I hear he’s not ok with ‘purely naturalistic’ weather forecasting, either.

A simple question for you, Heddle (no, not “what makes your religious opinions better than anyone else’s – we already know you wobnt’ answer that one).

This is also a question I’ve asked before (and you didn’t answer), but I want all the new arrivals here to see you dodge it yet again:

What, precisely, about “evolution” is any more “materialistic” than, say, weather forecasting or accident investigation or medicine. Please be as specific as possible.

I have never, in all my life, ever heard any weather forecaster mention “god” or “divine will” or any “supernatural” anything, at all. Ever. Does this mean, in your view, that weather forecasting is atheistic (oops, I mean, “materialistic” and “naturalistic” —- we don’t want any judges to think ID’s railing against “materialism” has any RELIGIOUS purpose, do we)?

I have yet, in all my 44 years of living, to ever hear any accifdent investigator declare solemnly at the scene of an airplane crash, “We can’t explain how it happened, so an Unknown Intelligent Being must have dunnit.” I have never yet heard an accident investigator say that “this crash has no materialistic causes — it must have been the Will of Allah”. Does this mean, in your view, that accident investigation is atheistic (oops, sorry, I meant to say “materialistic” and “naturalistic” — we don’t want any judges to know that it is “atheism” we are actually waging a religious crusade against, do we)?

How about medicine. When you get sick, do you ask your doctor to abandon his “materialistic biases” and to investigate possible “supernatural” or “non-materialistic” causes for your disease? Or do you ask your doctor to cure your naturalistic materialistic diseases by using naturalistic materialistic antibiotics to kill your naturalistic materialistic germs?

Since it seems to me as if weather forecasting, accident investigation, and medicine are every bit, in every sense,just as utterly completely totally absolutely one-thousand-percent “materialistic” as evolutionary biology is, why, specifically, is it just evolutionary biology that gets your panties all in a bunch? Why aren’t you and your fellow Wedge-ites out there fighting the good fight against godless materialistic naturalistic weather forecasting, or medicine, or accident investigation?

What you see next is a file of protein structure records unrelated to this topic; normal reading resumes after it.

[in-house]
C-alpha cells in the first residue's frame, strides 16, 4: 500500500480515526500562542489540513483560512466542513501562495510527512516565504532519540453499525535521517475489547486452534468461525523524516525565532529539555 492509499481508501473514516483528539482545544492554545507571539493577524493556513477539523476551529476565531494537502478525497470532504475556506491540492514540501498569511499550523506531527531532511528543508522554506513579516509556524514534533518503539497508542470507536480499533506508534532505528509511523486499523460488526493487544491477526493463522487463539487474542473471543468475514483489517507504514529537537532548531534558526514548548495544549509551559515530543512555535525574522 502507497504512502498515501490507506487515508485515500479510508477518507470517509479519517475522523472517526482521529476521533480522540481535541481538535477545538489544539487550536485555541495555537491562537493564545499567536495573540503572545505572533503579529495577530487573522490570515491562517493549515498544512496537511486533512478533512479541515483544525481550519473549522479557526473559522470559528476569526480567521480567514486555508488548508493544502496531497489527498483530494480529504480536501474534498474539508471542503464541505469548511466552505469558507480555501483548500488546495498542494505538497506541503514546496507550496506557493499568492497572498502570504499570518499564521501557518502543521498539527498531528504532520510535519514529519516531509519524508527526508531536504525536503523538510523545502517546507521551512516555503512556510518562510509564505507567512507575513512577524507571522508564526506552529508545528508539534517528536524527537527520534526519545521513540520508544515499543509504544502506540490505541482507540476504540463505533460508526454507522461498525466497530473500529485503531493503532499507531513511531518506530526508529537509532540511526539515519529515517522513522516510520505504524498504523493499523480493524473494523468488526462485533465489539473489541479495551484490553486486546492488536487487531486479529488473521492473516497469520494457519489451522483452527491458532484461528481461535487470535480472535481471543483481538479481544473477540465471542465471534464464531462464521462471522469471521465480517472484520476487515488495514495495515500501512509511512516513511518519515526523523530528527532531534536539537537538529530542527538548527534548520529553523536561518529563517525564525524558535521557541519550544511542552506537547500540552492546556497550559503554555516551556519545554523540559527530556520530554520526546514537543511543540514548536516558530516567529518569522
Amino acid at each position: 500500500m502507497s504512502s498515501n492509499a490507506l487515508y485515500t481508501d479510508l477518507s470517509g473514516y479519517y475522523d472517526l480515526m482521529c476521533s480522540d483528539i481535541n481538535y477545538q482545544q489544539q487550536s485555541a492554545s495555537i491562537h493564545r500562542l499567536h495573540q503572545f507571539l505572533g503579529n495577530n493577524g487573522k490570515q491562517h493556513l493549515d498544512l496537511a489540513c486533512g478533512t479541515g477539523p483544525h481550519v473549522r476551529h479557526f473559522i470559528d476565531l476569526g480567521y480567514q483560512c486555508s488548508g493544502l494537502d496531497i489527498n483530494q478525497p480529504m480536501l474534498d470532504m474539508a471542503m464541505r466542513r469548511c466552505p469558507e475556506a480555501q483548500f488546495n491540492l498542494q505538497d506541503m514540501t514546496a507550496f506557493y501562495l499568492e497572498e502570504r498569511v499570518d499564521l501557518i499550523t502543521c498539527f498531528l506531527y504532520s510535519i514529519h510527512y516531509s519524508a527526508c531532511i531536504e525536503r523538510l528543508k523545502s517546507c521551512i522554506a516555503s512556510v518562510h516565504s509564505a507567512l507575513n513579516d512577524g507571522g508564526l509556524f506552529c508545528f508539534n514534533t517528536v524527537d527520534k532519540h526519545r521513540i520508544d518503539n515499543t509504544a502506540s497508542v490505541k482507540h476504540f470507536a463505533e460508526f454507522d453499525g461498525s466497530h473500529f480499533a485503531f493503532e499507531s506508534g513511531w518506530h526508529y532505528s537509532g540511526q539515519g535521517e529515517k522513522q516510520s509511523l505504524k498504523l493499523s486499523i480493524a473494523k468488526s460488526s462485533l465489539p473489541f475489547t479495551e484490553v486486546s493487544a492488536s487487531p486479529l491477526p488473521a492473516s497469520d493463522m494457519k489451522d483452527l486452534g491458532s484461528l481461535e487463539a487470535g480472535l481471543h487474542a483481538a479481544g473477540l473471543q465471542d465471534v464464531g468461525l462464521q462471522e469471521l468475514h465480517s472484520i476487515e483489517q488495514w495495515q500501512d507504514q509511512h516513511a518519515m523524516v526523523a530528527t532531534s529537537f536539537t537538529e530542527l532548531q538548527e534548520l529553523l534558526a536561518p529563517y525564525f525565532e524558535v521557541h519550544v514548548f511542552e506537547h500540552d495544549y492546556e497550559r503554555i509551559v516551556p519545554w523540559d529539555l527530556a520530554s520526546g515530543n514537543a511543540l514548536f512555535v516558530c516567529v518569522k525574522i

Or does that all come LATER, as part of, uh, “renewing our culture” .… . ?

The Cardinal Schoenborn story is clear.

He thought he could score some points with somebody by endorsing, albeit in a rather weasel-worded way, the talking points of the DI.

It’s possible he was tricked, and perceived the DI as a benign institution preaching the idea that science and religion don’t need to be in conflict. They’re good at tricking people. Many casual observers initially assume that a belief in “intelligent design” is the same thing as simultaneous acceptance of a religion and of scientific reality (which is the actual position of the Vatican, however one may disagree with them on other issues).

It’s also possible he saw exactly what was going on, but thought that, with a new “conservative” pope, he could advance himself by kissing up to the American right wing. However, he says he was misunderstood, which favors the former hypothesis.

At any rate, science supporters in the Vatican saw EXACTLY what was going on, and Schoeborn has had to “clarify” his remarks.

David Heddle - don’t respond to this post - you’ve got some questions to answer.

Benedict XVI (Cardinal Ratzinger) on creation and evolution:

“We cannot say: creation or evolution, inasmuch as these two things respond to two different realities. The story of the dust of the earth and the breath of God, which we just heard, does not in fact explain how human persons come to be but rather what they are. It explains their inmost origin and casts light on the project that they are. And, vice versa, the theory of evolution seeks to understand and describe biological developments. But in so doing it cannot explain where the ‘project’ of human persons comes from, nor their inner origin, nor their particular nature. To that extent we are faced here with two complementary – rather than mutually exclusive – realities.”

Benedict XVI (Cardinal Ratzinger) on “intelligent design”: